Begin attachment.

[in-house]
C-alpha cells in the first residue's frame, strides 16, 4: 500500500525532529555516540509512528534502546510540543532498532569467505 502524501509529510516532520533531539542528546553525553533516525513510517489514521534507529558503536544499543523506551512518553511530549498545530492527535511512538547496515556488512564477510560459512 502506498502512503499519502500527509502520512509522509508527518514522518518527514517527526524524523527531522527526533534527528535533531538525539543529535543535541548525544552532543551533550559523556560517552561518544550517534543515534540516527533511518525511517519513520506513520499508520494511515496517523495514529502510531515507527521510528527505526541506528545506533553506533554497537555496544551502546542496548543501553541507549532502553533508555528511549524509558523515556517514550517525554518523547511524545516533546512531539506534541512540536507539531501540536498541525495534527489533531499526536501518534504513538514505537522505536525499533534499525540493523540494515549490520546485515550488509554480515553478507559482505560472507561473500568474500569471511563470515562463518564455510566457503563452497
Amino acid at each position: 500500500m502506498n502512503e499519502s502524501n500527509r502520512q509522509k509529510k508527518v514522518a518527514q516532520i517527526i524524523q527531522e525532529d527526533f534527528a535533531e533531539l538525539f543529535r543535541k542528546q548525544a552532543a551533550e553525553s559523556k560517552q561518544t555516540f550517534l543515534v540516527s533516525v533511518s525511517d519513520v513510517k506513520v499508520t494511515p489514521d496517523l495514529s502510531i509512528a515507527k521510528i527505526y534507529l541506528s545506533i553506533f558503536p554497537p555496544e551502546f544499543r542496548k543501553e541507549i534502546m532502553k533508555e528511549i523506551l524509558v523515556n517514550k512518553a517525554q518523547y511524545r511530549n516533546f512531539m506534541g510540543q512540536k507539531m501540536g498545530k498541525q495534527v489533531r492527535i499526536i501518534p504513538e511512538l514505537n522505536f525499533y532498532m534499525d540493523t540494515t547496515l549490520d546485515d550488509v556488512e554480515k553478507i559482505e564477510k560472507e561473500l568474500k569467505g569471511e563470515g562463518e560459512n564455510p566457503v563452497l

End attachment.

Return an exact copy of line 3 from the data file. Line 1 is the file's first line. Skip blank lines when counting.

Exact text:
Amino acid at each position: 500500500m502506498n502512503e499519502s502524501n500527509r502520512q509522509k509529510k508527518v514522518a518527514q516532520i517527526i524524523q527531522e525532529d527526533f534527528a535533531e533531539l538525539f543529535r543535541k542528546q548525544a552532543a551533550e553525553s559523556k560517552q561518544t555516540f550517534l543515534v540516527s533516525v533511518s525511517d519513520v513510517k506513520v499508520t494511515p489514521d496517523l495514529s502510531i509512528a515507527k521510528i527505526y534507529l541506528s545506533i553506533f558503536p554497537p555496544e551502546f544499543r542496548k543501553e541507549i534502546m532502553k533508555e528511549i523506551l524509558v523515556n517514550k512518553a517525554q518523547y511524545r511530549n516533546f512531539m506534541g510540543q512540536k507539531m501540536g498545530k498541525q495534527v489533531r492527535i499526536i501518534p504513538e511512538l514505537n522505536f525499533y532498532m534499525d540493523t540494515t547496515l549490520d546485515d550488509v556488512e554480515k553478507i559482505e564477510k560472507e561473500l568474500k569467505g569471511e563470515g562463518e560459512n564455510p566457503v563452497l